Yes, Keep Score

Posted on January 3, 2013 by


Anyone who has been married  more than a decade can appreciate that even the worst marriages have good years and the best marriages have crap years. Life is far less linear and far more messy than we often allow for in Internet discussions.

In my marriage, 2012 was as close to a golden year as any we’ve experienced in our nearly 19 years of matrimony. That isn’t to say that there were no conflicts or disagreements. No, we had those. The difference was one of keeping score. I learned nearly 8 years ago the value of keeping score in my marriage, and it has made all the difference. I frequently encourage other wives to keep a score card as well.

Because 1 Corinthians 13 admonishes us that love keeps no record of wrongs, we have become accustomed to viewing keeping score in a relationship as in inherent negative. I challenge you to reconsider that idea. If you can keep a record of wrongs, does it not follow that you can keep a record of what is right?

Conventional wisdom dictates that over time the spark of a new relationship must give way to the mundane existence that comes with being very familiar with one another. I don’t deny the truth of this. A long term marriage does not have the same level of excitement and infatuation that comes with the discovery which characterizes a new relationship.

However, this shift is not what causes marriages to die. It’s our ingrained tendency to take for granted those things and people closest to us. We are perpetual malcontents and the only way to avoid allowing this evil trait to infect our relationships is to actively fight against it. This conscious action will revolutionize almost any marriage. Living intentionally is work however, so commit to vanquishing the comfort of mental and physical laziness.

The great thing about this exercise is that it’s easy once you get the hang of it. You already love your husband, you married him, and you can easily think of several of his most complimentary features; physically, relationally, and practically. The problem isn’t that he has no great qualities*. The problem is that you’ve become mentally and emotionally lazy, not to mention selfish.

Lazy, self-centered minds find faultfinding easy to do. The path of least resistance almost always takes us exactly where we do not need to go. In this case, it takes us to a stale marriage. In the most extreme case, it cause wives to assume a perfectly good marriage is broken because they’ve spent years rehearsing their husband’s faults to the exclusion of all else. As Christians, we are called to a higher standard:

Finally, brethren, whatever things are true, whatever things are noble, whatever things are just, whatever things are pure, whatever things are lovely, whatever things are of good report, if there is any virtue and if there is anything praiseworthy—meditate on these things. Philippians 4:8

Unequivocally: It is sinful to rehearse as a matter of habit, those things that are untrue, ignoble, unjust, impure, ugly, or of bad report. To meditate solely on that which is sinful or unworthy of praise, particularly with regard to the man we have vowed to help, submit and do good all the days of our life is a violation of Scripture.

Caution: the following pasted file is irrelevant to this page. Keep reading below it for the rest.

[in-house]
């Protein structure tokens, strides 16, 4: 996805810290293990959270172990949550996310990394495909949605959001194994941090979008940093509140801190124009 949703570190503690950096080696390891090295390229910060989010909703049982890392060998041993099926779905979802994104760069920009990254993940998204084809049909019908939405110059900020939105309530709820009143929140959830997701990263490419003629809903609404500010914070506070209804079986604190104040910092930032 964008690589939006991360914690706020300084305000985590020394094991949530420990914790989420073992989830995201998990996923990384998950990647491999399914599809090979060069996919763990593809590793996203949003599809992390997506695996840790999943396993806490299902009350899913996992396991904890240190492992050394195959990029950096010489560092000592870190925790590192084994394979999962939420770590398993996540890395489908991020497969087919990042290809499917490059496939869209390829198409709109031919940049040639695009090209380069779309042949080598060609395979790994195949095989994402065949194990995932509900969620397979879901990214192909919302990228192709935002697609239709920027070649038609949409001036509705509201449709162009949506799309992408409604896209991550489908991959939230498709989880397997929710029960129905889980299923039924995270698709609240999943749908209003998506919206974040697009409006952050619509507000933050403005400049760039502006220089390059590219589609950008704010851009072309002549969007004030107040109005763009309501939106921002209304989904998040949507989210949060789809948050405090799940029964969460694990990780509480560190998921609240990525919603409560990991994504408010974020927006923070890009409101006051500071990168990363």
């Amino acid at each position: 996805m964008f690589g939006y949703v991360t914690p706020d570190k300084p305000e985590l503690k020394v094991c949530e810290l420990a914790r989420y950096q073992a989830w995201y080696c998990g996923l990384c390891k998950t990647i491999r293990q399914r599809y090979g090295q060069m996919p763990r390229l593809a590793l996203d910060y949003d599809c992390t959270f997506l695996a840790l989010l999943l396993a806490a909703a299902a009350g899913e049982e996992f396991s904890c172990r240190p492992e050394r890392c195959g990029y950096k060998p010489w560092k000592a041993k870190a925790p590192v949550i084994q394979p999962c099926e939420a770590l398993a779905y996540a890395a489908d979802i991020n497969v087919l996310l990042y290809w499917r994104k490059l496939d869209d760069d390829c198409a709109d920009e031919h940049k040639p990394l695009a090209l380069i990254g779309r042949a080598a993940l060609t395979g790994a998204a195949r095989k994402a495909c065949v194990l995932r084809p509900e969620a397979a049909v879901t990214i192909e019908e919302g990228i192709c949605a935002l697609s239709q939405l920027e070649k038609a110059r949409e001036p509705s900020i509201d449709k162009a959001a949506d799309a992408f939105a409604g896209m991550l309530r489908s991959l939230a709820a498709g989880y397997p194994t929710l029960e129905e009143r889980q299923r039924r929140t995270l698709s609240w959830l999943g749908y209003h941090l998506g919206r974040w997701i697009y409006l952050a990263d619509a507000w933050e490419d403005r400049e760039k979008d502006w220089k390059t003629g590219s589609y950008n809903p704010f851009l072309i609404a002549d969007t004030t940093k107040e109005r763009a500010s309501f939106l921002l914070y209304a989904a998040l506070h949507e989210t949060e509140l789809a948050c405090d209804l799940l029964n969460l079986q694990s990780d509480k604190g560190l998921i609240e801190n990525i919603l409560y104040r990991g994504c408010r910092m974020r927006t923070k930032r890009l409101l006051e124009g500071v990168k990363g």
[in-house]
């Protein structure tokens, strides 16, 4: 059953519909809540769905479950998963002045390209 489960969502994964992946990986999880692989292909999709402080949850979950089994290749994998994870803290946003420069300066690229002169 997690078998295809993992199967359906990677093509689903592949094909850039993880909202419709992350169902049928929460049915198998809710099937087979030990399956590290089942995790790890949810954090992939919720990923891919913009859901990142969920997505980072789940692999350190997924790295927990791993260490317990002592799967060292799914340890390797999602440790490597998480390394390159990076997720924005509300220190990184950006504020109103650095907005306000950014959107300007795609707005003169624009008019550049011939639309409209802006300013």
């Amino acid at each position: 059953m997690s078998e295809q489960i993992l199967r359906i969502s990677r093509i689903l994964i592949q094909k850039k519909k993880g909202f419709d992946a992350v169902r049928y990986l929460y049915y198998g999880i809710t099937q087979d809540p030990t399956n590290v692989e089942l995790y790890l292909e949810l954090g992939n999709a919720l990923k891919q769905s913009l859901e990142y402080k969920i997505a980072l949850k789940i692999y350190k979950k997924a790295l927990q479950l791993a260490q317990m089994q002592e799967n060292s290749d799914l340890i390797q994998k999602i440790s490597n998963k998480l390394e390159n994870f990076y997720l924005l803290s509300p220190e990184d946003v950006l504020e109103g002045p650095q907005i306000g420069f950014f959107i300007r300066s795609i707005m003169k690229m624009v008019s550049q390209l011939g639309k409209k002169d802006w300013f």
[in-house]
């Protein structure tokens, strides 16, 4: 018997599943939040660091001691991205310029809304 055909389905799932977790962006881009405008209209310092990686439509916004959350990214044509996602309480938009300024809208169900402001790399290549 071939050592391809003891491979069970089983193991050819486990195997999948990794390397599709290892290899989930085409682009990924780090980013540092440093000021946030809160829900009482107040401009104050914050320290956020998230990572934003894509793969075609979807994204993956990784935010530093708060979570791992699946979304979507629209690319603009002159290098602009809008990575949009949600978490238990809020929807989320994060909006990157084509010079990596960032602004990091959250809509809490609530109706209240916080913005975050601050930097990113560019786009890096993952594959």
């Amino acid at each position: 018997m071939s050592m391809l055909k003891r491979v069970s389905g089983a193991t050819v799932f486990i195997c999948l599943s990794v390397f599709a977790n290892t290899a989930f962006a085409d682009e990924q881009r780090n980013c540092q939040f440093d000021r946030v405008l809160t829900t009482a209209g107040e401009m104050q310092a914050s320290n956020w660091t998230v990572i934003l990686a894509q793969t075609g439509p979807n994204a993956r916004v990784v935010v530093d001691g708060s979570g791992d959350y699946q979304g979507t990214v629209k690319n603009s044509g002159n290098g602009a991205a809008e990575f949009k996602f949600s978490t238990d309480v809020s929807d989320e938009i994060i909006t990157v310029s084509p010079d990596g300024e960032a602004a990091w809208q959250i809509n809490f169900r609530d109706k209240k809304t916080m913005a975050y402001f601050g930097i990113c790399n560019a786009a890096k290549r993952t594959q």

So how do you do it? Easy. Pay attention. I was surprised at how much attention I wasn’t paying to my husband several years ago. I took for granted his good looks because I’d grown accustomed to looking at his face. I’m ashamed to admit this, but it was actually a cashier at a grocery store who reminded me as I left the store after my husband, who had walked ahead. “Is that your husband? He’s really handsome”, she said. How had I forgotten that?

I forgot it the same way I’d forgotten how rare it is  today to meet a man like mine, who can fix just about anything he puts his hand to. I have written here about my appreciation for men who build engines, tackle their own plumbing jobs, and know the difference between a monkey wrench, a box wrench, and a pipe wrench. You’d be surprised at the numbers of men who don’t. So when my husband put a new transmission in his car, I helped however I could and took care to note how sexy it is that he can do that.

I have even learned to appreciate the blessing it is to be told “no”, when I’d rather hear “yes”. To be thankful that my husband cares enough about me and our family to stop me from doing foolish things. That one doesn’t usually kick in immediately. Like anyone, I want to have my way, but after I get my bearings and think through his reasons for the decision he made, I almost always feel grateful rather than angry.

Everywhere we turn, we are being bombarded with the message that something is missing. If our feelings are in anyway restless or discomforted, we’re told we need to blame something or someone. If we’re married, 9 times out of 10 we’re encouraged subtly and not so subtly to blame our husbands. Blame them for not giving us what we need. Blame them for not giving us what we want. Blame them because we are simply ungrateful and vile so even that must be their fault.
Our “friends” and family members perpetuate the nonsense.

Misery lives company and there’s no money to be made from contentment, so consider the source when you seek advice diagnosing “problems” in your relationship. Better yet, consult Scripture and practice keeping score using Philippians 4:8 as your scorecard. It’s the best prescription for reinvigorating a marriage that I have ever run across.

As a (wo)man thinketh…

*gratuitous caveat: Even if a husband had no good qualities, which is very highly unlikely, the obligation to obey Scripture regarding our vows and behavior is not negated. My thoughts on that should go without saying but you can’t be too careful around these parts.